The most likely case for slow-burning chimney fires, is that you won’t notice that it has happened until your annual chimney inspection. This type of fire doesn’t have enough airflow to be dramatic or visible like the other described, which makes it equally as dangerous.
What To Do If There’s A Chimney Fire?
Call the fire department and use your chimney fire extinguisher if it is safe to do so. Otherwise, get everyone out of the house and wait for emergency services to arrive!
The first thing that should happen is being prepared for if you ever have a chimney fire. A couple of things that you should do is have a fire alarm/detector installed if it isn’t already and purchase a chimney fire extinguisher. This is an extinguisher that is designed for the purpose of putting out a chimney fire by sending smoke up the chimney.
If you do notice that there is an active fire in your chimney, the first thing you should do is call the fire department and get everyone in the building outside.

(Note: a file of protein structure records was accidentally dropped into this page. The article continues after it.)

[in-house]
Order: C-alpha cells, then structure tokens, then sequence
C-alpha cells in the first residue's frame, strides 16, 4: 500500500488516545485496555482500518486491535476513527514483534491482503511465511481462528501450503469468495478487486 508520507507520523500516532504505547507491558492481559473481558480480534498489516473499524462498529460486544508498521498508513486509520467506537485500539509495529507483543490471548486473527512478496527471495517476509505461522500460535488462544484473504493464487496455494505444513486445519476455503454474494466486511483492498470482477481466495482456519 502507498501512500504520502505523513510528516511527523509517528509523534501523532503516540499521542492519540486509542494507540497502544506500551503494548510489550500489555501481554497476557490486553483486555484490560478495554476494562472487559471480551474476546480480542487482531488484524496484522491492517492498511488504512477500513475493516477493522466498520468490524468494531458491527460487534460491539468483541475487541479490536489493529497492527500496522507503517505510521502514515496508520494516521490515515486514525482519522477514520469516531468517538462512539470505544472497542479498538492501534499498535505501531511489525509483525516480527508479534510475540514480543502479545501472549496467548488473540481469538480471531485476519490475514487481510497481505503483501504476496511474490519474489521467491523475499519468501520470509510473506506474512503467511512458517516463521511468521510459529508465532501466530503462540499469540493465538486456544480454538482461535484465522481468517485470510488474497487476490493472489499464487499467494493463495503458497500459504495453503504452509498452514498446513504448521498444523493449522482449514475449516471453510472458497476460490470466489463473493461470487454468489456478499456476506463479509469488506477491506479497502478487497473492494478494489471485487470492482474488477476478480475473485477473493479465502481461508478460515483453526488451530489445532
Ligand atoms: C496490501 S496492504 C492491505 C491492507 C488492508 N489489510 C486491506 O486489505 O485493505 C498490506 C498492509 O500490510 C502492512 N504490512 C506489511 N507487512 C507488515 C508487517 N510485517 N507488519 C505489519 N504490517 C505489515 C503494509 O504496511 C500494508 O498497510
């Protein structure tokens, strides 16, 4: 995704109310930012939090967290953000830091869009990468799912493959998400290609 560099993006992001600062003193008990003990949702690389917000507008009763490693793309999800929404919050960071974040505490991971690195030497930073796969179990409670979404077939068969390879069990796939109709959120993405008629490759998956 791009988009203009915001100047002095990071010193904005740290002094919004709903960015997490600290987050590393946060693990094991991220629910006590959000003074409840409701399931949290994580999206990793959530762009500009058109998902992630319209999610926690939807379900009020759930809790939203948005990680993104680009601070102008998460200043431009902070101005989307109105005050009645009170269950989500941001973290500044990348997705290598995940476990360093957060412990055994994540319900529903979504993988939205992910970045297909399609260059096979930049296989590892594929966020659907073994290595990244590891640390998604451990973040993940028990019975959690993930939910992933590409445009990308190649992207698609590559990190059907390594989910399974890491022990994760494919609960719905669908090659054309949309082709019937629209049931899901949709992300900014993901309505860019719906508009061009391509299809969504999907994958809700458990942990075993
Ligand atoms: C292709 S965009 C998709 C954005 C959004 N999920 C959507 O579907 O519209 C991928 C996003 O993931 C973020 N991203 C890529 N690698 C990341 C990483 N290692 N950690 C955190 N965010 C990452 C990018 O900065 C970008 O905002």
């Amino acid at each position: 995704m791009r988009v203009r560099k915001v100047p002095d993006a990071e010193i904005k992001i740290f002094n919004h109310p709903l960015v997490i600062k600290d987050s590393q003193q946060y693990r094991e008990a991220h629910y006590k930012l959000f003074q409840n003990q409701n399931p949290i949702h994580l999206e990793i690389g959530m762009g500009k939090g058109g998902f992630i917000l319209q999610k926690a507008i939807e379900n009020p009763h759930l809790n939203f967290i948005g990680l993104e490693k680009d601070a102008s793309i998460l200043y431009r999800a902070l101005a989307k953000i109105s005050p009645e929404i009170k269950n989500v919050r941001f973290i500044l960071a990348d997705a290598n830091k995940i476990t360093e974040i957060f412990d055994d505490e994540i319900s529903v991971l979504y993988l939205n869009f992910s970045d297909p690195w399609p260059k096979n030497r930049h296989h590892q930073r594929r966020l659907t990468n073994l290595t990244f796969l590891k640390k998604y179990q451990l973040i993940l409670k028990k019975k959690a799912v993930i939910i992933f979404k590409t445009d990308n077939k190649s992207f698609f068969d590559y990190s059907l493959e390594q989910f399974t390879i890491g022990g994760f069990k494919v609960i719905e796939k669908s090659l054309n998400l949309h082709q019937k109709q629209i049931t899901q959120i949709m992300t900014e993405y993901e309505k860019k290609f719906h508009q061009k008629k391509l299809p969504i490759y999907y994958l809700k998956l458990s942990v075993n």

The next thing that can be done is to use your chimney fire extinguisher and, if possible, close the doors to the fireplace to prevent as much airflow to the fire as possible.
A third thing that you could do is spraying down your roof to try and prevent the fire from spreading to it. Something to note here; spraying water onto your chimney while it is so hot may cause damage to the masonry, and you might want to just wait for the fire department to handle this job.
What Do I Do After A Chimney Fire?
Whether you have determined that there once was a fire in your chimney or just had a chimney fire occur in your house, you will need to get a certified chimney inspection done.
This is to find out what damage has occurred to the chimney structure and whether or not it will be safe to use as it is or if it will require repairs.